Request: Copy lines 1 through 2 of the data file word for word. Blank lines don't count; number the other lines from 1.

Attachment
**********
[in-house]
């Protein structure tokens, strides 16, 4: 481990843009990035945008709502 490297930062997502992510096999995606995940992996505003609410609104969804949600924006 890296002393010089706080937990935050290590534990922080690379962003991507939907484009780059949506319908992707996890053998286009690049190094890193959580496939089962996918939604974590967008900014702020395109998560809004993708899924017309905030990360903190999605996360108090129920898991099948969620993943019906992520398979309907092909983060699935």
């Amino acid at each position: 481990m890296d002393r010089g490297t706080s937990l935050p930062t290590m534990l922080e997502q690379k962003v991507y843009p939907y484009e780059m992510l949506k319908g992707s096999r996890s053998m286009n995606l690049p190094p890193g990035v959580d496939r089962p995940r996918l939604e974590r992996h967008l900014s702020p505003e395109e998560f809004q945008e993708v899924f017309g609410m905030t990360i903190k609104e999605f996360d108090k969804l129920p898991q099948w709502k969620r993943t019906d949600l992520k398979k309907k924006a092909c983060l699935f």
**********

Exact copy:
[in-house]
């Protein structure tokens, strides 16, 4: 481990843009990035945008709502 490297930062997502992510096999995606995940992996505003609410609104969804949600924006 890296002393010089706080937990935050290590534990922080690379962003991507939907484009780059949506319908992707996890053998286009690049190094890193959580496939089962996918939604974590967008900014702020395109998560809004993708899924017309905030990360903190999605996360108090129920898991099948969620993943019906992520398979309907092909983060699935």